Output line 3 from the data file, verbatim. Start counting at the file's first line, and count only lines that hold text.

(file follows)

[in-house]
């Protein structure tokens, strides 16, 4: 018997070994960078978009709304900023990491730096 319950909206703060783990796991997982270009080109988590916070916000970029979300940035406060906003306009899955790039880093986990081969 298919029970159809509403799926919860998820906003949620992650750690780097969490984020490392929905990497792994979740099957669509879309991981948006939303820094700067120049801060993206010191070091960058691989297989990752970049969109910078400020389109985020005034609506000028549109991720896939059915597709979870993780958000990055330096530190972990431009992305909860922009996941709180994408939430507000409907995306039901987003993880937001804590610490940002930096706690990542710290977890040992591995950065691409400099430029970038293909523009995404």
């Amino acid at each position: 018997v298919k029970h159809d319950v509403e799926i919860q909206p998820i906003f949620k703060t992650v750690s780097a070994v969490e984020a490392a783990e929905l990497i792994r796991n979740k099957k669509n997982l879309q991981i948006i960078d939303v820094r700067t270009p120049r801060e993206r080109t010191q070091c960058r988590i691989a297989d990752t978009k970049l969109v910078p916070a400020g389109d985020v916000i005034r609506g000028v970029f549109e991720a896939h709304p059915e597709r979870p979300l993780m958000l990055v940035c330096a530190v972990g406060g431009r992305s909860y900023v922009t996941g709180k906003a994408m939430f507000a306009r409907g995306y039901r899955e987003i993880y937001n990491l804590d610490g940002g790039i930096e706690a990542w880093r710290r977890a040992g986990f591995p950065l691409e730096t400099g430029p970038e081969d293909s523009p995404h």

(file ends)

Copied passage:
């Amino acid at each position: 018997v298919k029970h159809d319950v509403e799926i919860q909206p998820i906003f949620k703060t992650v750690s780097a070994v969490e984020a490392a783990e929905l990497i792994r796991n979740k099957k669509n997982l879309q991981i948006i960078d939303v820094r700067t270009p120049r801060e993206r080109t010191q070091c960058r988590i691989a297989d990752t978009k970049l969109v910078p916070a400020g389109d985020v916000i005034r609506g000028v970029f549109e991720a896939h709304p059915e597709r979870p979300l993780m958000l990055v940035c330096a530190v972990g406060g431009r992305s909860y900023v922009t996941g709180k906003a994408m939430f507000a306009r409907g995306y039901r899955e987003i993880y937001n990491l804590d610490g940002g790039i930096e706690a990542w880093r710290r977890a040992g986990f591995p950065l691409e730096t400099g430029p970038e081969d293909s523009p995404h």